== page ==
#6: Re: 308 Win. reloading Author: hunterjoe21Location: Billings, Montana PostPosted: Sun May 18, 2008 7:19 pm
It's cheaper to reload...

If you continue to shoot at your current pace....

If you start shooting more.....

Because you "need" to test a new round...

or you're "almost there"...

or "this is the one I was lookin for"....

or "It's OK honey, just one more trip to the range, and I'll be done"....

or "WOW, this one shoots a LOT better than that one"....

or "I thought we had the ballistics down"...


#7: Re: 308 Win. reloading Author: hunterjoe21Location: Billings, Montana PostPosted: Sun May 18, 2008 7:22 pm

get a manual, BEFORE you buy a kit......

Read it, ask questions, evaluate your situation, ask more questions, buy some stuff, ask more questions...

Notice a pattern here????

I'm sure others will chime in with their favorite manual too...

And some kinda offers about stumps-n-beers...

or was it bumps-n-steers....

I can never keep it straight.....

#8: Re: 308 Win. reloading Author: PumpkinslingerLocation: NC foothills PostPosted: Sun May 18, 2008 9:38 pm
Welcome Shadowrak!

I agree with getting a manual or several and reading up a bit before buying equipment. If you have a particular bullet in mind be sure to buy that manual.

I also agree that you should start with a single stage press when you do get ready to buy. If you look around this site a bit you'll find previous posts to help folks get started reloading. And, as has been said, please feel free to ask questions, there are some pretty knowledgable folks floating around here! I know I've learned some stuff!

#9: Re: 308 Win. reloading Author: roimon13Location: Australia-Illawarra PostPosted: Mon May 19, 2008 4:18 am
Yep all of the above sounds right to me.
I started like you - without a clue and read what I could, then I went and spent too much money on good gear and then approached a fellow member of SSAA who was the branch armourer and ask him a heap of questions, in the end I think he felt sorry for me and gave me a 1 on 1 lesson. This was absolutely great.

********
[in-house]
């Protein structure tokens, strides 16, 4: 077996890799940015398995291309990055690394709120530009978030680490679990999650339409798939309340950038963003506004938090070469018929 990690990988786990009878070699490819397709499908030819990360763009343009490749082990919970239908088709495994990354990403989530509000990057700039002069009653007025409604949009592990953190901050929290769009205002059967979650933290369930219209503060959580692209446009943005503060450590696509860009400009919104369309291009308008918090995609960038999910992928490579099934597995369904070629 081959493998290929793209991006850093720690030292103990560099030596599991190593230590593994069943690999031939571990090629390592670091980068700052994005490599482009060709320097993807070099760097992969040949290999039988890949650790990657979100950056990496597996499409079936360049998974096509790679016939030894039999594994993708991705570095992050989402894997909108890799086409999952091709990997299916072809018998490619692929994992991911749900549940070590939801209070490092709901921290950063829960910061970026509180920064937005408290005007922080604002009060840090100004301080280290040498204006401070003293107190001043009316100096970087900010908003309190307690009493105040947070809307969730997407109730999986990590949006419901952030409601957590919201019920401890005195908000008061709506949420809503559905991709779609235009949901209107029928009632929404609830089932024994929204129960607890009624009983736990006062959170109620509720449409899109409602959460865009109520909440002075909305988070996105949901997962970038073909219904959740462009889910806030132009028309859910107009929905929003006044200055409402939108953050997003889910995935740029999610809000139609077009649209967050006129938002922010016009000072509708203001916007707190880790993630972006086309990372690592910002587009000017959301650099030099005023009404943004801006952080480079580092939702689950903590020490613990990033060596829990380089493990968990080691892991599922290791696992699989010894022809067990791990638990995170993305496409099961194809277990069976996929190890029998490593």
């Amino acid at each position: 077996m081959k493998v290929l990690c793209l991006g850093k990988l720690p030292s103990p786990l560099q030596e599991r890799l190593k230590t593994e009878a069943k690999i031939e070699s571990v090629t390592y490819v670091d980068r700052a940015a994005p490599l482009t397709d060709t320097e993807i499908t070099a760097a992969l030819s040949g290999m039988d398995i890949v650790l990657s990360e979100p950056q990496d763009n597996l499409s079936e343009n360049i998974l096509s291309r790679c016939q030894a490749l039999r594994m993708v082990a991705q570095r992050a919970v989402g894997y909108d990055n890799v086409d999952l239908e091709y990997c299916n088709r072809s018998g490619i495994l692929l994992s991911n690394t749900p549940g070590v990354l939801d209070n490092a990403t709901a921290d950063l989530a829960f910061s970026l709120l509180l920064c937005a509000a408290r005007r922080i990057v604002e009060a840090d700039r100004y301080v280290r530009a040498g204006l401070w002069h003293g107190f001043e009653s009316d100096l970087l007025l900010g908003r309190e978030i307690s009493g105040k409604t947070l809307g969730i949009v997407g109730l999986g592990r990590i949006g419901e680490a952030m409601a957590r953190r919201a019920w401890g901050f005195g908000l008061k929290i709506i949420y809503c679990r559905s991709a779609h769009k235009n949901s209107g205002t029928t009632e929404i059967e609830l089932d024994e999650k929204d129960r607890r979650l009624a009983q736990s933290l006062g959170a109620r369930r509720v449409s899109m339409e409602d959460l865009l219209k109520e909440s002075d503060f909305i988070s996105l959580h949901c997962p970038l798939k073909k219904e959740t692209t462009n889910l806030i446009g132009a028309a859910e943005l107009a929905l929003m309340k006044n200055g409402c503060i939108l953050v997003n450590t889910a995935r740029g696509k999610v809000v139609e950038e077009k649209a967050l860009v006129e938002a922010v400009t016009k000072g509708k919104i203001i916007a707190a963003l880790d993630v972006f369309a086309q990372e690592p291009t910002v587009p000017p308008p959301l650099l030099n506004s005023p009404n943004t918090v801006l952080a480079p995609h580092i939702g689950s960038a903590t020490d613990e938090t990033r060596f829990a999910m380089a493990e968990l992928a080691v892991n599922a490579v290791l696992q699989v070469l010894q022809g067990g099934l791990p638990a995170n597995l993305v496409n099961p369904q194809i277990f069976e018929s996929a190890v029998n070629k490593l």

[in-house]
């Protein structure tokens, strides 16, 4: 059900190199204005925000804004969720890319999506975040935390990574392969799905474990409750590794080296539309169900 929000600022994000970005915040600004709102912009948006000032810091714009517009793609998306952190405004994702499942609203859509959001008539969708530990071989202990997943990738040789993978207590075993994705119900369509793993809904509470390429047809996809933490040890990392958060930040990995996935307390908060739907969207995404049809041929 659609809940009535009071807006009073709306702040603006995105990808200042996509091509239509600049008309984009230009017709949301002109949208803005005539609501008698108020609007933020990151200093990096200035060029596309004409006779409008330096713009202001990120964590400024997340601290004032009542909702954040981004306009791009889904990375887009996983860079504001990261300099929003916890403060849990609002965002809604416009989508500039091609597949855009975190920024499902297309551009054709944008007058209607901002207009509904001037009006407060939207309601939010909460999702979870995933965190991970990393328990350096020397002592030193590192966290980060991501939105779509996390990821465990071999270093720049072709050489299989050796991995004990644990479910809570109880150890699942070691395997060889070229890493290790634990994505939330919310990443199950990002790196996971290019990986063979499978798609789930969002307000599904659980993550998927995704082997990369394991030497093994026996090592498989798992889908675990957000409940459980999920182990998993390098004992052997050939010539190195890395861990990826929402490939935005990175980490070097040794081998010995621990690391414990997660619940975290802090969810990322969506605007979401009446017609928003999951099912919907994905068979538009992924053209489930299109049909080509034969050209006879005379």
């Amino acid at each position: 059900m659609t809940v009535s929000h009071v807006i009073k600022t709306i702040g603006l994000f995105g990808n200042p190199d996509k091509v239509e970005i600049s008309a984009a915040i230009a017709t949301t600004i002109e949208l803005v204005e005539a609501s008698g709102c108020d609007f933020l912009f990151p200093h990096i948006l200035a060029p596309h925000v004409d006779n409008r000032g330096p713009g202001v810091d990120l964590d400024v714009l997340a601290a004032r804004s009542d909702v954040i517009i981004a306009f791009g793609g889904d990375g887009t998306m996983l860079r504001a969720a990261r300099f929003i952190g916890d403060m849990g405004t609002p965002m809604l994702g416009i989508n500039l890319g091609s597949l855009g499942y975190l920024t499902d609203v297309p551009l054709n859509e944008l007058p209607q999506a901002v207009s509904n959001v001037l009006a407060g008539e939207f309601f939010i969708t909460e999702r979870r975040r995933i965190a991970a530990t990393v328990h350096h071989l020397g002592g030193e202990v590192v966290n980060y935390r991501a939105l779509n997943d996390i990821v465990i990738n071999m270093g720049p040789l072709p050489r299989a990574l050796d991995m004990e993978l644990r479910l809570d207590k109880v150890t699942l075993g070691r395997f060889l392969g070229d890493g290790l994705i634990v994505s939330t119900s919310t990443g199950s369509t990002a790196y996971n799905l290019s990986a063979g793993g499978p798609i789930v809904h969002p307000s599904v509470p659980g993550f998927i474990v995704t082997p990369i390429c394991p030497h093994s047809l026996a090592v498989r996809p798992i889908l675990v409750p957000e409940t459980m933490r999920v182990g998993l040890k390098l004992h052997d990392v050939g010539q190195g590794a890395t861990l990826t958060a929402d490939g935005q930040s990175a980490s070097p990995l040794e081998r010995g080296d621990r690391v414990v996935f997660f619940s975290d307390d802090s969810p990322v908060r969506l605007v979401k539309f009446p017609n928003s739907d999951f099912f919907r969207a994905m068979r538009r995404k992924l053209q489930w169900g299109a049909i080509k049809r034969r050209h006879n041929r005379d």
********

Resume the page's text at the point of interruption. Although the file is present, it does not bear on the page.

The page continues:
The gear that I bought is quality but I don't think I load the quantity to justify it at this point in time. I am however loading .308w to sub MOA so I am happy.
Ray. Very Happy Very Happy Laughing

#10: Re: 308 Win. reloading Author: shadowdrak PostPosted: Tue May 20, 2008 8:22 pm
This is all great advice on here. As for the question of the type of ammo I'll be using, I think it will be maybe trying out some of the best stuff out there and see what the rifle likes best. Another quick question.... awhile back I saw some spitzer boattail round bullets, are these great to use? I know boatails help the aerodynamics, but should spitzers with there sharper fron profile work a little better? Thanks for all the help so far. Definitely wait to get the book before buying any equipment to make sure I get the right stuff. I'm looking to load some quality rounds to get better accuracy at longer ranges.

#11: Re: 308 Win. reloading Author: PumpkinslingerLocation: NC foothills PostPosted: Tue May 20, 2008 11:09 pm
Used the PointBlank software to compare two .308 loads, one with a 150 gr spitzer flat base and the other with a 150 gr spitzer boat tail. With a muzzle velocity of 2800 ft/sec and both loads zeroed at 200 yards. The boat tail will shoot about 6" higher/flatter at 800 yards and have about 24 ftlbs more energy.

#12: Re: 308 Win. reloading Author: shadowdrak PostPosted: Wed May 21, 2008 10:06 am